Offerings and Etiquette

Jason made a good post about not being moved into inactive with the goddesses due to fear and disposing of food offerings and then Gordon made really great points that offerings shouldn’t just be oh gosh you sure tried, sport and be viewed as a competitive sport.  I agree with all of that!  I too will throw away offerings because animals shouldn’t eat chocolate in most cases, if you are serious about your intention, offerings is not where you should be half assing it.

Howevah.

I will politely but firmly disagree on the matter of ingesting offerings made to your goddesses.  It’s not an across the board event, it’s an etiquette issue.  You try offering Oshun honey that you haven’t tasted first and see where it gets you, champ.  Here’s a hint: not any place you were trying to get to.  Why?  Because one time, She was poisoned with it so if you are a devoted devotee, you taste it first to say, I trust you and love you and want you to have this!  So much that I am your food taster.  Look!  Not dead!  Have some, you love it, despite that One Incident.  

If you are working with Hindu goddesses, leaving the food uneaten is the equivalent of saying, This is disgusting, I don’t want it so I’m giving it to you because I will not eat it myself.  I am treating you like my dogs, goddesses!  Prasad in Hinduism is a very serious thing, you are giving your goddesses your best food, they are saying this is delicious, thanks for the food! and then putting a teeny tiny bit of their essence into the food which you in turn say, I’m so happy You liked it and I’m honored You would give me this bit of Your essence!  Nom!  Nom!  Nom!  I love my friends, family and neighbors so much I will share this gift You gave to me with them as well!  

There’s kind of, like, a literal billion Hindus in the world.  It’s not a small number, especially when you lump us interlopers in as well.  I know everyone wants their spiritual life to be easy and it’s easier to say, don’t do that stupid which is true in many cases.  Eating something that was for Persephone, Mary Magdalene, Babalon, Lilith . . .not going to be well received.  But not eating the offering in many other cases will be equally not well received.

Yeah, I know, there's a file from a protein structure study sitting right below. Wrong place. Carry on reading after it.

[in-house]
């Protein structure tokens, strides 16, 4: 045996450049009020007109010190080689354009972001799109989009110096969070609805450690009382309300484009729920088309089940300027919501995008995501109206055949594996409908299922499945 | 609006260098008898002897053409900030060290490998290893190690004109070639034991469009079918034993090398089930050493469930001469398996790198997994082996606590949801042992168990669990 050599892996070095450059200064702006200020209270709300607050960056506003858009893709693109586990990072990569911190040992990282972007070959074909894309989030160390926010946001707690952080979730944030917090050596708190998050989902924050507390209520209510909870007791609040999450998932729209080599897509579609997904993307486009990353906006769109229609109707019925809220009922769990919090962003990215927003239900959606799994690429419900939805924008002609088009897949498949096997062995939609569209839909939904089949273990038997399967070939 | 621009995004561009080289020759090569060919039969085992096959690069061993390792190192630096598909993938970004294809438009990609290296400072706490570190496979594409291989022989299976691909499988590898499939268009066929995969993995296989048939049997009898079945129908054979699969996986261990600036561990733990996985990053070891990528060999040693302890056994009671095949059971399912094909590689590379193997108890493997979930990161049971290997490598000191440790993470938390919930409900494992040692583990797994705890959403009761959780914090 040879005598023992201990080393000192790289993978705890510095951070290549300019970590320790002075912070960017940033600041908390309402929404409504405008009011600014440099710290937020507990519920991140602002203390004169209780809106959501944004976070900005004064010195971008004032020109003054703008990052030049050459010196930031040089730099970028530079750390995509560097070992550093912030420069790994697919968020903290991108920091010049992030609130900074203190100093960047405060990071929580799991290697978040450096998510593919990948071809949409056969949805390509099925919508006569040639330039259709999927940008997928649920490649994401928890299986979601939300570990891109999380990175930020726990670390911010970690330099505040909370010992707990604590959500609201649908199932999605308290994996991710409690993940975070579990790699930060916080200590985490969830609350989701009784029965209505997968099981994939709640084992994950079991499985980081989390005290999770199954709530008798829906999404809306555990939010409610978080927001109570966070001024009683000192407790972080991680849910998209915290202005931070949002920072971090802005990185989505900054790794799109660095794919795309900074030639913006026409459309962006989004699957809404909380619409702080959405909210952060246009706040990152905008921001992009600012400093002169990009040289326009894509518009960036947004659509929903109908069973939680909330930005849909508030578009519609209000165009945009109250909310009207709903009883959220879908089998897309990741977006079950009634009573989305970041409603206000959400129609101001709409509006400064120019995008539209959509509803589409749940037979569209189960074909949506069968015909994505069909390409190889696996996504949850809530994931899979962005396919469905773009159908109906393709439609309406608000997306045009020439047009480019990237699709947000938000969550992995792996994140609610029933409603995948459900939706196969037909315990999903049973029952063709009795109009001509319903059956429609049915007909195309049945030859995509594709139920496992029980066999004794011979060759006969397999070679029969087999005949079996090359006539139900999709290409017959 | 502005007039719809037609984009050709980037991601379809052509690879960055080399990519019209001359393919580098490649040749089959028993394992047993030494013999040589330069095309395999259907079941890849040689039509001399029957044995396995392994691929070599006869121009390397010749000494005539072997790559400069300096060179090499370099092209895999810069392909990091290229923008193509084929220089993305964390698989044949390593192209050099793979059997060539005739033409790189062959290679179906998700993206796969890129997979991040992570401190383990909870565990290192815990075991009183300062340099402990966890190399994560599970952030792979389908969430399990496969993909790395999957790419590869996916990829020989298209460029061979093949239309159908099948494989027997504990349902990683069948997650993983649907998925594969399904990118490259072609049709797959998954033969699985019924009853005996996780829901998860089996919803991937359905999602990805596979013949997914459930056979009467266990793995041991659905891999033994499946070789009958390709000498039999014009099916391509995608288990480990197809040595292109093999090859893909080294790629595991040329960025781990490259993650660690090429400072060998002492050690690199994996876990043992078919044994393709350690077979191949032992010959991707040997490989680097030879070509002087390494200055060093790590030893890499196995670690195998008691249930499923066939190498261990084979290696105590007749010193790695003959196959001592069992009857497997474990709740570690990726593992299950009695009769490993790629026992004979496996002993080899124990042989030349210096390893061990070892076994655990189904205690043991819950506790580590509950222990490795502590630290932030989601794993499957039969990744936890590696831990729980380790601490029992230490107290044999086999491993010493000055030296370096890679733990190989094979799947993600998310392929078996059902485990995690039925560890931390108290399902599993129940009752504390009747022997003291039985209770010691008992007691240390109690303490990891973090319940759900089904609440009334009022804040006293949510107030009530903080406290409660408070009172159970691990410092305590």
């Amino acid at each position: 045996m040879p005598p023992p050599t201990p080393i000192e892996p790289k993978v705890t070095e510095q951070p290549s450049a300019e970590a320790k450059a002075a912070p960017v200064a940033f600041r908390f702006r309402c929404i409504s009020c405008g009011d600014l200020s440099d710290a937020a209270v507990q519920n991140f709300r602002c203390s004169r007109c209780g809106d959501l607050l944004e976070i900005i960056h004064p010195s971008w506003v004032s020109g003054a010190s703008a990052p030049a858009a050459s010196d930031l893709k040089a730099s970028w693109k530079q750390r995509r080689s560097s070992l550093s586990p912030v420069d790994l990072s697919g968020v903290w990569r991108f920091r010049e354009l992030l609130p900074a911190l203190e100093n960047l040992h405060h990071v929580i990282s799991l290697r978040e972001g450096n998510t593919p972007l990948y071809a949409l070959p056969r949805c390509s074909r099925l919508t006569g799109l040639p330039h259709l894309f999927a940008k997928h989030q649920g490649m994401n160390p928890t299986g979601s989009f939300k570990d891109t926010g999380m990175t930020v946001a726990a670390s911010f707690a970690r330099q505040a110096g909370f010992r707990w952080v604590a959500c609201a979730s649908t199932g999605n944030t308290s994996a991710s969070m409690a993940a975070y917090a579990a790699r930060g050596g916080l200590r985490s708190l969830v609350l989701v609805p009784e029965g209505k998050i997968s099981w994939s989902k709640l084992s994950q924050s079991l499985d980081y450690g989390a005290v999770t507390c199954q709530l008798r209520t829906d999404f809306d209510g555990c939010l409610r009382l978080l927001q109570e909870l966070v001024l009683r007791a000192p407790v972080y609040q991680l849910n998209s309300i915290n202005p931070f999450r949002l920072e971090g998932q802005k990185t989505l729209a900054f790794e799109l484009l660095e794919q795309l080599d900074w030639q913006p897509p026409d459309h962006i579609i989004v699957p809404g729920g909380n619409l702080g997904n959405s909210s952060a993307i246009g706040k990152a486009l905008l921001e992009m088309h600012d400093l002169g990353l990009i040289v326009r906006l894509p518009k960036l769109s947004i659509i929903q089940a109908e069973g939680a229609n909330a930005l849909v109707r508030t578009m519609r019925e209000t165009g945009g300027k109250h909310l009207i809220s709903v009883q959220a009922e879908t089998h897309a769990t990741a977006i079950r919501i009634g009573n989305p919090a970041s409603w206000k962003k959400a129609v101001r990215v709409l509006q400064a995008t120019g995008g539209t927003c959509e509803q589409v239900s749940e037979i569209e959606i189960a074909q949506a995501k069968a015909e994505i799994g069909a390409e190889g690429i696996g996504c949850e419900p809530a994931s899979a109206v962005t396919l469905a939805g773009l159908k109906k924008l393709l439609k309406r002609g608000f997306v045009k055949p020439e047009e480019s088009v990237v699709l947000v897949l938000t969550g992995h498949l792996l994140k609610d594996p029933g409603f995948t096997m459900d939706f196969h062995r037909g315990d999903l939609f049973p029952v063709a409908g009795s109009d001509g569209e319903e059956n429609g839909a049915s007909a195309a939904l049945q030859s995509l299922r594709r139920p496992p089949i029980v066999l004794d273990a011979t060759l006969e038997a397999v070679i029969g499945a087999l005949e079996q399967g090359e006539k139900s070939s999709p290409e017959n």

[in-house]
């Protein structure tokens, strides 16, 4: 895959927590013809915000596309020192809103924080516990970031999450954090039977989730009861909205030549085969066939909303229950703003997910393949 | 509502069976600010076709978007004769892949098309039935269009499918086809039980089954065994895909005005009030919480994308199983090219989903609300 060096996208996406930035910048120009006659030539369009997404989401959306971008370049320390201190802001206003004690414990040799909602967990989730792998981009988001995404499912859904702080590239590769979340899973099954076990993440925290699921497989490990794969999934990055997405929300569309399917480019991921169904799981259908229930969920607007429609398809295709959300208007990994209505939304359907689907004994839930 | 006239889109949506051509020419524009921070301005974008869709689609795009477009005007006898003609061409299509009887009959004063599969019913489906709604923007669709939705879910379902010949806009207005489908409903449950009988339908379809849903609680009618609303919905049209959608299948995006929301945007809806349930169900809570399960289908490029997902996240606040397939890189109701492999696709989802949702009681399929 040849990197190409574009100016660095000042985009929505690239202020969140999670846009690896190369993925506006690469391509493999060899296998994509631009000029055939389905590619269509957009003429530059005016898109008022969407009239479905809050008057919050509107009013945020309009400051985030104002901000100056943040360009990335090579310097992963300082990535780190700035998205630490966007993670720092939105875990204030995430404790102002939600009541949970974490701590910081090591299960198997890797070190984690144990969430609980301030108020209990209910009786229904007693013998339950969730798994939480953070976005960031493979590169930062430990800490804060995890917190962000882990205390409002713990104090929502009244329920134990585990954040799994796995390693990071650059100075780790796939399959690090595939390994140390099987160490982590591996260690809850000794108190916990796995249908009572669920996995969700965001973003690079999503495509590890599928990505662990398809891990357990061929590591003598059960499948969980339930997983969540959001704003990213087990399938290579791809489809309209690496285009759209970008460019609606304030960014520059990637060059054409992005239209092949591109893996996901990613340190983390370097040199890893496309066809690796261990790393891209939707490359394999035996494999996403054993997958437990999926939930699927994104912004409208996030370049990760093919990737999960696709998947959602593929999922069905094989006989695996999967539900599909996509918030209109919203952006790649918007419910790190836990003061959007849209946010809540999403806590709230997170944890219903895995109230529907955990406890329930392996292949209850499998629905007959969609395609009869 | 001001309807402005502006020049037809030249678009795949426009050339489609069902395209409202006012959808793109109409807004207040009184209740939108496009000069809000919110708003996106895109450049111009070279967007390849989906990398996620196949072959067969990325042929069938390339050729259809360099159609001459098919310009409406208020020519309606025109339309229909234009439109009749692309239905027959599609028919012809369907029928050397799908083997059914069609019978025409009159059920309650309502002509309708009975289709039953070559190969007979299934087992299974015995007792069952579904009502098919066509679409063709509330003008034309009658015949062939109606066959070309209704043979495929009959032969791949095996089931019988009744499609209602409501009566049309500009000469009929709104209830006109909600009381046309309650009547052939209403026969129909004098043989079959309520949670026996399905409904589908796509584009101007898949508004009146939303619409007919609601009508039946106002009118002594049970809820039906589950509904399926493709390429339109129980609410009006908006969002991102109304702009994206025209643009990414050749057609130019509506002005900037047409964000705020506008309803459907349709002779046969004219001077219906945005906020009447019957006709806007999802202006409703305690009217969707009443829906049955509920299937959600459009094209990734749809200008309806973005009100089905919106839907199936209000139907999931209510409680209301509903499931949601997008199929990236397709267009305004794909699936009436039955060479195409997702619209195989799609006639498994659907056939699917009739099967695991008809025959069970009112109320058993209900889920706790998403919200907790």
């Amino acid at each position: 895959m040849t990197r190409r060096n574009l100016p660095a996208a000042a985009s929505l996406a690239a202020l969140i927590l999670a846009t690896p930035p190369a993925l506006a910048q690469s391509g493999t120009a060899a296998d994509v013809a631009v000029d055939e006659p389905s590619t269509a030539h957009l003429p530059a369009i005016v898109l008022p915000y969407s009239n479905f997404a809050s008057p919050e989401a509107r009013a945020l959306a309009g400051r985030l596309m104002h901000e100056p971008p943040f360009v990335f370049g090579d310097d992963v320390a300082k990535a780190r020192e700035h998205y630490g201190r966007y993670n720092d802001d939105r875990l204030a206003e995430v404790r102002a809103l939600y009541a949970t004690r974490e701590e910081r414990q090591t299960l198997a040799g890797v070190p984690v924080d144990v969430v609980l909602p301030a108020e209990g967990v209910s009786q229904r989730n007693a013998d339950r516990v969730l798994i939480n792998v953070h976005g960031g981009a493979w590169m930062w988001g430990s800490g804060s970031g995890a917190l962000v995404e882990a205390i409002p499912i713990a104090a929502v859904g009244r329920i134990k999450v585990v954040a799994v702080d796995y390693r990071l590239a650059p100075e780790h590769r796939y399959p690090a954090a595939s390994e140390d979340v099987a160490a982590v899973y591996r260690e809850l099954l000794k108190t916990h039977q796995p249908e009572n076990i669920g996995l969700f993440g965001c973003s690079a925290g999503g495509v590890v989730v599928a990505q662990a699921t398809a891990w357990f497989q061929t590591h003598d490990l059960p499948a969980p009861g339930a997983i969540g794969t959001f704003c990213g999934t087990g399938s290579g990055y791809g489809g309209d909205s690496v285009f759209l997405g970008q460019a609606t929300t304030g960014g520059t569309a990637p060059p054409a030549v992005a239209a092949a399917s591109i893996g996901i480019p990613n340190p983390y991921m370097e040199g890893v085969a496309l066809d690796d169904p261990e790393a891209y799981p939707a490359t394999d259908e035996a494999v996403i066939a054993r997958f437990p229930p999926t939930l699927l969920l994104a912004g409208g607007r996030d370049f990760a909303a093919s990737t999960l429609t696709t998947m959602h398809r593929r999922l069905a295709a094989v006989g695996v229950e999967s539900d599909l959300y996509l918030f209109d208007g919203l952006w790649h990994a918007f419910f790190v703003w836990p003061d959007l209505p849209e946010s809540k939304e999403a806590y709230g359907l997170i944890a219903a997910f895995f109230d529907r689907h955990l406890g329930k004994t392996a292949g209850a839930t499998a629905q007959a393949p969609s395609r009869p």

It comes down to what it always comes down to: if you want to be a cultural trespasser and do anything that was not part of your birth spirituality (or do stuff to your birth spirituality that is not traditional), you need to find out how to not be a boorish, offensive asshole before you do anything.  Like, serving Shiva a cheeseburger is not going to be viewed happily in most cases as you just served him his best friend, dead.  Yay!  I tried!  No.

Some goddesses do not like alcohol, some want it.  My dead father can want booze offered til I drop dead too but guess what?  Not on my altar.  Ever.  Sorry/Not sorry.  If you want an across the board offering that will likely not offend, stick to water and light.  Is that going to get a goddess’ attention for a big ask?  As Gordon discussed, probably not.  It’s fine as a hi (goddess) Mom, just stopping by to say hi.  Hi.  offering.  If you are trying to make new friends, it’s not offensive but it’s not the most impressive.